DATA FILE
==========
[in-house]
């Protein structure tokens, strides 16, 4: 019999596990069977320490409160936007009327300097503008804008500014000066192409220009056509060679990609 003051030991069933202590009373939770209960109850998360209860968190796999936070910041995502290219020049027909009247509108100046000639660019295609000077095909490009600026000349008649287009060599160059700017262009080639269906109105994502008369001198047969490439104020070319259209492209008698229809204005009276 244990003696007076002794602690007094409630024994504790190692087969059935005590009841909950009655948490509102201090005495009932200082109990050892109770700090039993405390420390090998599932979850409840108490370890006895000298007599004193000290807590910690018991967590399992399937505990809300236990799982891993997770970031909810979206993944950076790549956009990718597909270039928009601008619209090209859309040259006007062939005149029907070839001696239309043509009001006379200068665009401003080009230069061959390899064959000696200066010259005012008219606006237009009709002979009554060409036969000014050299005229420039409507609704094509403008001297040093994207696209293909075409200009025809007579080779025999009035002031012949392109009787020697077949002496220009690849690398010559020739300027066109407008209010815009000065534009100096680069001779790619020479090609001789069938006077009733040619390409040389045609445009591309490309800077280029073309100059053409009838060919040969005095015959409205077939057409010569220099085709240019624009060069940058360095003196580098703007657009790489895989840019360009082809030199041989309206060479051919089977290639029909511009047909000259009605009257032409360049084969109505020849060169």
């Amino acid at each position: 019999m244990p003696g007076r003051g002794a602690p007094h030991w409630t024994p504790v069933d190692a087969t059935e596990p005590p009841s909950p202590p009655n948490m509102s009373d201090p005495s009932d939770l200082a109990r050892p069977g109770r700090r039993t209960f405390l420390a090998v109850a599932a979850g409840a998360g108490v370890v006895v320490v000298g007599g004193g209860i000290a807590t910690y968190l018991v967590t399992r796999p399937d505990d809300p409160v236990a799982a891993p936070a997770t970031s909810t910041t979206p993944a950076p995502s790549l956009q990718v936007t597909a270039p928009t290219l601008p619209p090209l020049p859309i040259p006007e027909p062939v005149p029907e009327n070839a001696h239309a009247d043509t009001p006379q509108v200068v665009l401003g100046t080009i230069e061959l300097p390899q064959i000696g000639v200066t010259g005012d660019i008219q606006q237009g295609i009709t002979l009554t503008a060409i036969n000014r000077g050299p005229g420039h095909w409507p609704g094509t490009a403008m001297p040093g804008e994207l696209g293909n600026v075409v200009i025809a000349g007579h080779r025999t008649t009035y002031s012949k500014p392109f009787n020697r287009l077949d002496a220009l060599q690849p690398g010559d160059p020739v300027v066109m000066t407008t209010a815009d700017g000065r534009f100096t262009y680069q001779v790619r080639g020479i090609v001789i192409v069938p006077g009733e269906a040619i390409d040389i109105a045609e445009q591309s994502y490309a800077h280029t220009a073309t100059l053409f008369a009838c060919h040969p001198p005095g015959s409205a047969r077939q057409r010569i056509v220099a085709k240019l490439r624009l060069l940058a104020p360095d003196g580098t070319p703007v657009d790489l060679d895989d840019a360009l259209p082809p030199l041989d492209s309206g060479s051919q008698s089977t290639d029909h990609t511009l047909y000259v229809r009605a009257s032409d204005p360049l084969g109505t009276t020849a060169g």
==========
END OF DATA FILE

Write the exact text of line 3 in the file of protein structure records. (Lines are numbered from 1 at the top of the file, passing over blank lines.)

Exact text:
């Amino acid at each position: 019999m244990p003696g007076r003051g002794a602690p007094h030991w409630t024994p504790v069933d190692a087969t059935e596990p005590p009841s909950p202590p009655n948490m509102s009373d201090p005495s009932d939770l200082a109990r050892p069977g109770r700090r039993t209960f405390l420390a090998v109850a599932a979850g409840a998360g108490v370890v006895v320490v000298g007599g004193g209860i000290a807590t910690y968190l018991v967590t399992r796999p399937d505990d809300p409160v236990a799982a891993p936070a997770t970031s909810t910041t979206p993944a950076p995502s790549l956009q990718v936007t597909a270039p928009t290219l601008p619209p090209l020049p859309i040259p006007e027909p062939v005149p029907e009327n070839a001696h239309a009247d043509t009001p006379q509108v200068v665009l401003g100046t080009i230069e061959l300097p390899q064959i000696g000639v200066t010259g005012d660019i008219q606006q237009g295609i009709t002979l009554t503008a060409i036969n000014r000077g050299p005229g420039h095909w409507p609704g094509t490009a403008m001297p040093g804008e994207l696209g293909n600026v075409v200009i025809a000349g007579h080779r025999t008649t009035y002031s012949k500014p392109f009787n020697r287009l077949d002496a220009l060599q690849p690398g010559d160059p020739v300027v066109m000066t407008t209010a815009d700017g000065r534009f100096t262009y680069q001779v790619r080639g020479i090609v001789i192409v069938p006077g009733e269906a040619i390409d040389i109105a045609e445009q591309s994502y490309a800077h280029t220009a073309t100059l053409f008369a009838c060919h040969p001198p005095g015959s409205a047969r077939q057409r010569i056509v220099a085709k240019l490439r624009l060069l940058a104020p360095d003196g580098t070319p703007v657009d790489l060679d895989d840019a360009l259209p082809p030199l041989d492209s309206g060479s051919q008698s089977t290639d029909h990609t511009l047909y000259v229809r009605a009257s032409d204005p360049l084969g109505t009276t020849a060169g």